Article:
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Big Bend is the Latest National Park to Remind Guests to Clean Up Their Trash

Unfortunately, now and then, a national park needs to remind visitors to clean up the trash they leave behind. We’ve seen it at places like Rocky Mountain National Park and other well-known destinations. The latest park to share more about the issue is Big Bend.

“When you visit, let’s leave no trace: no trash, no leftover snacks,” wrote Big Bend officials in a social media post. “We understand accidents can happen unintentionally, but a little extra mindfulness goes a long way. Wildlife relies on us to keep their home clean.” 

big bend trash
(Source: NPS)

While plenty of visitors are good stewards of public land, trash can become a problem, especially as many parks easily see a million visitors a year. The National Park Service follows the Leave No Trace policy. The principle means everything brought to the park should go home with the guests or, at the very least, be disposed of properly. The main proponent of this initiative is the Leave No Trace organization, which works in parks nationwide to try to keep our natural spaces clean.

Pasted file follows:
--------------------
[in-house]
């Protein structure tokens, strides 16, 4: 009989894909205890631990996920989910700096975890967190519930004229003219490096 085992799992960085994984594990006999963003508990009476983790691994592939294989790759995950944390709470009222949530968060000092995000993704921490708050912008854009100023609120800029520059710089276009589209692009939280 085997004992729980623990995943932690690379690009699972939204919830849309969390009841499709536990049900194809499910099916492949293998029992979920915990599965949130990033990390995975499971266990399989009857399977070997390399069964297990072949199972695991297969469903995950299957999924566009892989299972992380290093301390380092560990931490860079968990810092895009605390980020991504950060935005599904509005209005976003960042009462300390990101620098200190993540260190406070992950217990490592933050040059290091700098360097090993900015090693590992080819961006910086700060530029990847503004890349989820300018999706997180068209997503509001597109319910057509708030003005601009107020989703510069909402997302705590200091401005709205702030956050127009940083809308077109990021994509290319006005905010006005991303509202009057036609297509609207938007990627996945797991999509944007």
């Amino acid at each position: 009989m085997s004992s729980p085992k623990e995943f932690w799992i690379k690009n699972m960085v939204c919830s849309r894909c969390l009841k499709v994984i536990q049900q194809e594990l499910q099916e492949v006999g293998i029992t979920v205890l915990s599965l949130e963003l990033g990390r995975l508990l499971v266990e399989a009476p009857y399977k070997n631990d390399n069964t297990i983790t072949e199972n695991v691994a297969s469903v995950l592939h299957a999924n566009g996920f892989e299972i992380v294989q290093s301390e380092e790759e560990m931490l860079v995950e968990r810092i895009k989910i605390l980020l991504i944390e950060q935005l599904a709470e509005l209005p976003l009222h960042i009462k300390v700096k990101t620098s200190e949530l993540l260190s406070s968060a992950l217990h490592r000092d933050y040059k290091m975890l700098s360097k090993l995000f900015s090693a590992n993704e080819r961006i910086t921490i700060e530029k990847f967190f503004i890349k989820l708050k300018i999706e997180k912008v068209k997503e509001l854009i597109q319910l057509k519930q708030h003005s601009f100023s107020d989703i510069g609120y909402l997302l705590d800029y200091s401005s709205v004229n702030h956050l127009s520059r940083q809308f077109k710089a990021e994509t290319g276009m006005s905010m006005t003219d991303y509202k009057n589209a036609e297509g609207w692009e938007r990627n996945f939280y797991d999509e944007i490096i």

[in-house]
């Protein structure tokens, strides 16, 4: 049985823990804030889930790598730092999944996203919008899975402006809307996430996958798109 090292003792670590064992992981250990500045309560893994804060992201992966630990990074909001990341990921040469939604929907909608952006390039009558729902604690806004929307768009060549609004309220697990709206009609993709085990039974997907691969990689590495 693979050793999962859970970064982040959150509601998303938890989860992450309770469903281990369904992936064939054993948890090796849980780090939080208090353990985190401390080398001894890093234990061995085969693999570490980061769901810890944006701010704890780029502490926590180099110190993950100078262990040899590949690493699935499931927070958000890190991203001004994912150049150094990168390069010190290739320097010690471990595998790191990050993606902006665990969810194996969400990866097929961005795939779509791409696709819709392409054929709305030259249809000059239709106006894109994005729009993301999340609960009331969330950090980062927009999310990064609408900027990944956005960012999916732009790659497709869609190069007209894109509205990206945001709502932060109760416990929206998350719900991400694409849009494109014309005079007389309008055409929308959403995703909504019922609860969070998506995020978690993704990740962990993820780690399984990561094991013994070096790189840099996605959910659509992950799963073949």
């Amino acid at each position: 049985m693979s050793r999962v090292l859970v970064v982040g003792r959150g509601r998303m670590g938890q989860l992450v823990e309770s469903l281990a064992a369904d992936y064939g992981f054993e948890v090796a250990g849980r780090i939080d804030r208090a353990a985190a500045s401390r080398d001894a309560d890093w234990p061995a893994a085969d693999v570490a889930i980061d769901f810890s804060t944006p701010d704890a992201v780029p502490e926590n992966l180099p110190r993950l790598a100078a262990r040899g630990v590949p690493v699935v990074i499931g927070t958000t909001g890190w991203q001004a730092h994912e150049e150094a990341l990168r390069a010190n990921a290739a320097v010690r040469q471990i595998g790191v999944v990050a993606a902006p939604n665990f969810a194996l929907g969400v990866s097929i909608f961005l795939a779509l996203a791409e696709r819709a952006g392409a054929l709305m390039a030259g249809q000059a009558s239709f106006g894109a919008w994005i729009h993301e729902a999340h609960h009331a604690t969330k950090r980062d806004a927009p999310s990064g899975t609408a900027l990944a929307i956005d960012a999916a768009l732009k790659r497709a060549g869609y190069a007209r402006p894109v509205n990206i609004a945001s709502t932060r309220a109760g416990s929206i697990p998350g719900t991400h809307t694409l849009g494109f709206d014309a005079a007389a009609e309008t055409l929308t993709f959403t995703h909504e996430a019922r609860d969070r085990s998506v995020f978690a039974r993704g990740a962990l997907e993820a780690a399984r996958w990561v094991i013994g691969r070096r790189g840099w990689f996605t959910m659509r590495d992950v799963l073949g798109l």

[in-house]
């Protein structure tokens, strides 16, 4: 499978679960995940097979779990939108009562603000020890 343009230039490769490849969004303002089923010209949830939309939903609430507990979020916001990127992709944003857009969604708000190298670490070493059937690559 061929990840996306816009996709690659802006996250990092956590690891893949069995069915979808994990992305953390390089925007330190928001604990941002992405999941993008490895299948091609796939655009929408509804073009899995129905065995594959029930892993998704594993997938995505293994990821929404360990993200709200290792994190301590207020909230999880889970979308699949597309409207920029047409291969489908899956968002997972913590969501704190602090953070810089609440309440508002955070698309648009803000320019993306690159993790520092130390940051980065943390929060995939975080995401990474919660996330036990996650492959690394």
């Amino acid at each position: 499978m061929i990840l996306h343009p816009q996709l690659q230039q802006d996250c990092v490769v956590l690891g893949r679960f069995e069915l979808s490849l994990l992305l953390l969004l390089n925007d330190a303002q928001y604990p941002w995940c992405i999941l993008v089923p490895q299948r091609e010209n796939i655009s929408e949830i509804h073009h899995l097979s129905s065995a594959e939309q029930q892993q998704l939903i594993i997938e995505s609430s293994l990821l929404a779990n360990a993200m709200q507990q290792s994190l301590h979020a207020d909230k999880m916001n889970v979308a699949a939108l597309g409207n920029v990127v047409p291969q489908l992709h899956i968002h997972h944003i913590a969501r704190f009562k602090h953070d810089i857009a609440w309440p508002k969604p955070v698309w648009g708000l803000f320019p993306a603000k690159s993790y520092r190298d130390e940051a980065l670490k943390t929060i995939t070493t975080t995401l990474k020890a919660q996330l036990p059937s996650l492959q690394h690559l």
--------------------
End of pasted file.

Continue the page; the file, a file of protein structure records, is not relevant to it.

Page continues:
Leave No Trace: Even Your Snacks

Leaving no trace even includes food scraps. Many people think food will break down more quickly or that they’re simply feeding wildlife. However, leftover food can cause a big problem in many places.

trash in big bend
(Source: NPS)

For one, leaving behind food at a campsite or similar area teaches animals like bears that they can go there to find food. This is a dangerous behavior for both people and bears. 

Secondly, scraps like bananas, orange peels, and other similar items don’t belong in certain ecosystems.

leave no trace means food too
(Source: NPS)

“Whether it’s an apple core from the window of a moving car, or an orange peel casually left on the side of a trail, our food waste attracts wildlife to areas with high human activity,” wrote Leave No Trace on their website. “Food thrown alongside roads draws wildlife nearer to roadways and increases the likelihood they will end up as road kill. Scraps tossed on the trail bring wildlife closer to the trail corridor as they seek out food.”

So, remember, when you’re at a national park or even hiking close to home, be sure to pack out all your trash.

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